Construction Management cases
- Cases develop students' ability to think independently and to work collaboratively.
- Readings are assigned in conjunction with Construction Management cases to provide the opportunity to understand how theory has applied in practice.
- Cases seldom contain all the information (for example, a lot of information is not in language of instruction), thus cases force students to make decisions with available information.
The problem / problems to be discussed[muokkaa]
How to use e-portfolios in Construction Management course design to create engaging learning activities?
According to my peer feedback and the E-Portfolio_model from suggested materials I have improved my understanding of e-portfolios for assessment. This tool (for collecting, reflecting, connecting and publishing) supports students in reflecting on and taking control of their own learning.
Review of readings, feedback to peers' reflection and description of the grading rules[muokkaa]
I agree with Maria that students could reflect on after each learning activity. After my reading activity I found a lot of information to peers' questions. I hope that Maria will undersrand that "competencies are statements of performance, not personality traits or beliefs. Furthermore, there is an implication that competence can be developed through training and instruction" (Klein et al, 2004, 14).
Linda focused on the following important assessment questions:
- I would be very interested in knowing how this peer feedback was organized in practice.
I didn't get any information from case studies but according to our course instructions we were asked to choose pairs during 15-19 December.
- Did the students have a more detailed criteria schema to use as a basis for the review?
Reflection on LOs (30%) and oral presentation (25%) subtotal is 55% (ie max 5,5/10 points). This approach enables learners to sustain conversation about the quality of their learning and be active learners in formative assessment rather than passive recipients.
- The five high level areas (reflection, quality, content, originality, oral presentation) are quite vague, and I personally think it would be difficult to get equal reviews from all students only based on these. How can one, for instance, judge quality?
Quality (15%) and Content (15%) subtotal is 30% (ie max 3/10 points). According to Alan Robinson and Mark Udall:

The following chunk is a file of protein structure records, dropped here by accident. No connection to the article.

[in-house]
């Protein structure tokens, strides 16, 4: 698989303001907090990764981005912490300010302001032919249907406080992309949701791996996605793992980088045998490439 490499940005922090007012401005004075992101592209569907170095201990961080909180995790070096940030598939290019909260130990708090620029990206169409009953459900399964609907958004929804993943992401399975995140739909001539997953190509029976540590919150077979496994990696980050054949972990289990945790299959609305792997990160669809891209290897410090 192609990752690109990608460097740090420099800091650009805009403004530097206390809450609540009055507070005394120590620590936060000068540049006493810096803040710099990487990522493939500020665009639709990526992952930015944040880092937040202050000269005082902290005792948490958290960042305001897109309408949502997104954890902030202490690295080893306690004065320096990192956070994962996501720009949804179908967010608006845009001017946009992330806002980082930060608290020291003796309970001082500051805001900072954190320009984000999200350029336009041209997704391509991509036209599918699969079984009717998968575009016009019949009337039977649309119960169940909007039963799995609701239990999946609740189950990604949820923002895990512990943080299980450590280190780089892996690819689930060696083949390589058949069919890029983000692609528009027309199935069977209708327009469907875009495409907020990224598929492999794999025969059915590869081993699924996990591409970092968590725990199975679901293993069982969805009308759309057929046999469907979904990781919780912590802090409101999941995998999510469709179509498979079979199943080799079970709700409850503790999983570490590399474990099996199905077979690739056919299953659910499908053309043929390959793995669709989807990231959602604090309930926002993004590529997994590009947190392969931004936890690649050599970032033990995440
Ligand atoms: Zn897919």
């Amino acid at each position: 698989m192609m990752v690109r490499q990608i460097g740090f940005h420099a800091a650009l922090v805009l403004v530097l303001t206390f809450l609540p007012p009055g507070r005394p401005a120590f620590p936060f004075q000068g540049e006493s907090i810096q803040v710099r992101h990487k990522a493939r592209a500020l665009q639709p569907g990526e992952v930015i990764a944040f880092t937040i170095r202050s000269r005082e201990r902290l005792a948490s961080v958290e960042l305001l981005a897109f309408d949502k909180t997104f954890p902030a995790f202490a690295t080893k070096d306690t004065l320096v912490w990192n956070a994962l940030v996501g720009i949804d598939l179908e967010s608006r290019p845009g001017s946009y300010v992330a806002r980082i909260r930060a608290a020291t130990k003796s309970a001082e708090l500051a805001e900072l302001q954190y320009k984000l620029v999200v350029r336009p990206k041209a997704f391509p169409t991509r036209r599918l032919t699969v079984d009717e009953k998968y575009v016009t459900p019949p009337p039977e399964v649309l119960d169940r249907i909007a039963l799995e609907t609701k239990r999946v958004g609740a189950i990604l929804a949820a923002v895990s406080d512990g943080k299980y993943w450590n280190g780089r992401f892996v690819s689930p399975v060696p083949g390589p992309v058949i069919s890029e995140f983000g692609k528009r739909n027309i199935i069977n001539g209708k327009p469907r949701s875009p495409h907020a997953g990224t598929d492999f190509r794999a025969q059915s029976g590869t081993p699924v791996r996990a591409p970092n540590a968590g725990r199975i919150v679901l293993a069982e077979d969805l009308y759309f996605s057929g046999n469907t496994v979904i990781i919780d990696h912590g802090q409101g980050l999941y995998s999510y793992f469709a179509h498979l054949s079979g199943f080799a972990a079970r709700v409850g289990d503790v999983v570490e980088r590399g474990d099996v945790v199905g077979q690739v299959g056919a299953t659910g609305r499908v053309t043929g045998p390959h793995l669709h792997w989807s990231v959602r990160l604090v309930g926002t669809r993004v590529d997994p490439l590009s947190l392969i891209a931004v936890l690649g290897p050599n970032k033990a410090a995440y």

→ The focus is on increasing the quality and quantity of formative assessment activities, but within a manageable overall assessment workload for students and teachers. ...learners engage with the curriculum (ie plan for learning) through progress recording, self-assessment against outcomes, identification of questions, and critical reflection (Bryan and Cledd 2006, 92).
→ Quality feedback is well recognised in the literature as promoting 'good' learning (Black and Wiliam, 1998). This feedback is most useful when it is regular and timely and closely related to the outcomes of learning activities (Bryan and Cledd 2006, 93).
- What distinguishes a low quality portfolio from a high quality one?
Sadler identifies three key factors in establishing good-quality formative assessment: •The ability to understand the goals being aimed for. •Some way of comparing the actual performance with the goals. •The skills to engage in activities which close gap between the two (Bryan and Cledd 2006, 94)
- What should be included in the evaluation?
Originality (15%)(ie max 1,5/10 points).
What I want to do[muokkaa]
According to our learning outcomes
- I need more time for reading to improve my understanding of e-portfolios for assessment. Can somebody refer to the standard " Tuning Educational Structures in Europe II" to learn more about design of a course (page 167 ??)
- I understand the true nature of a situation and I would like to discuss more about software for creating digital portfolios.
→ according to Vicente experience, that students do not have a lot of skills on using technology
→ according to Linda experience that, I think that starting with this type of work at university level is too late – if we want all students to work confidently with portfolios
- A agree with my peer Vicente that we have to focus on •giving feedback in order to improve learning and •the criteria of assessment. I tend to think that points mislead students because points don't have any meaning. Formative learning activities progressively develope the learners' ability to identify and structure questions about their own growing understanding. I would like to lean more about this activities that provide learners with feedback. I think that this is good practice if teacher can refer to relevant sources. We have to take into account that formative assessment place an increased workload on teachers, too.
- I also would like discuss about Peer Assessment Report of New Methods of Assessment course to learn more about good practice of peer assessment.
Klein, J. D., Spector, J. M., Grabowski, B. & Teja I. (2007). Instructor Competencies: standards for fece-to-face, online and blended settings. Greenwich: IAP Inc.
Bryan, C.& Clegg, K.(Ed) (2006). Innovative Assessment in Higher Education. London: Rutledge.